Halfway through packing for their pilgrimage to Jerusalem, the Temple and its sacrifice, the covenant and its blood, Joseph is distracted by the keening of the child. He had never noticed before how like grief a baby’s cry could be – wailing for the womb, mourning the waters from which it was drawn out and adopted into the world.
The remembrance of my fear, trembling, and faith as I witnessed whatever was going on in the air that night sustains me through this season, whose decorations do not entertain me, I am sorry to say. I am not so far removed from death, decay, and demons that I need the Hallowe’en décor to remind me that they exist. I turn away from the tombstones and their terrible puns.
I stood in my cardigan and stole behind a small, low altar, clinging obstinately to that other creed, the science that says that outdoor air is more effective at interrupting the spread of a pandemic virus than indoor seating allows as we circulated Word and Sacrament.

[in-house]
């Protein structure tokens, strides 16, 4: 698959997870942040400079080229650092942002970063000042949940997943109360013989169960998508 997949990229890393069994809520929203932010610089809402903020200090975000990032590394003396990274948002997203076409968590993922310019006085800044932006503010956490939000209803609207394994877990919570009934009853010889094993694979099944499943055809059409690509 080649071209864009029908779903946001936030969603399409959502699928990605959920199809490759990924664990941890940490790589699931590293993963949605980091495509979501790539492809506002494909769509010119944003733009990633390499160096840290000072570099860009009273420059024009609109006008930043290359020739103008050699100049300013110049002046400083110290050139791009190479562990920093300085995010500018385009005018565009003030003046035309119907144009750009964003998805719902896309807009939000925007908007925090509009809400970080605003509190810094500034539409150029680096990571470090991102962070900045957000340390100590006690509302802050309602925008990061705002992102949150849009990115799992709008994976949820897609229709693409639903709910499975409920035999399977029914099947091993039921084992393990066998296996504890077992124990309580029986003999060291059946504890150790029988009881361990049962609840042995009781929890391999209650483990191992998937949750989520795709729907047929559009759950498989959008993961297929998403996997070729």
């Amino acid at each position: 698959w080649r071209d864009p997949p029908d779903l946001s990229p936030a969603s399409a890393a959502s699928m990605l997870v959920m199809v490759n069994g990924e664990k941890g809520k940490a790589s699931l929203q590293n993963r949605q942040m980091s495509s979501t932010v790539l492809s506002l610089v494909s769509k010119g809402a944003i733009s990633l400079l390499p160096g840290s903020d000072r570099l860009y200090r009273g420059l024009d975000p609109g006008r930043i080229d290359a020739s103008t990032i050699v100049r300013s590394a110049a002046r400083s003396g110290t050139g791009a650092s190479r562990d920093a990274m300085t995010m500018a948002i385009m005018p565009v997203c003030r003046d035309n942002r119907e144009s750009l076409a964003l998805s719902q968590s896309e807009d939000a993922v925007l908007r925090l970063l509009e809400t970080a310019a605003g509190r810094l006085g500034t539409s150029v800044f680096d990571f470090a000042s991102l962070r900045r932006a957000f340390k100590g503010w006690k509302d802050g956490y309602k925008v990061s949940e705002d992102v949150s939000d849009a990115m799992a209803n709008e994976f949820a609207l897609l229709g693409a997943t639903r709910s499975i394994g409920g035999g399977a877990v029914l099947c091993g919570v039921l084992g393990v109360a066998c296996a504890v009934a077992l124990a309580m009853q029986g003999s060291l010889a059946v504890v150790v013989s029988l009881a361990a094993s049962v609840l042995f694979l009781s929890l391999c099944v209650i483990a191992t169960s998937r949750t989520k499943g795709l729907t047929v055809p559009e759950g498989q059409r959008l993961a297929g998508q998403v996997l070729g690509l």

Fire and flood, storm and pestilence, murder, strife, and rumours of strife surround us. We wonder, often and aloud, what will come of it, what will be our “new normal,” when this is “all over;” we look forward to the restoration of our fortunes, to our recovery. But we know, from our place in the cold ashes next to Job and his old friends, that whatever comes next, there is much that will not be undone.
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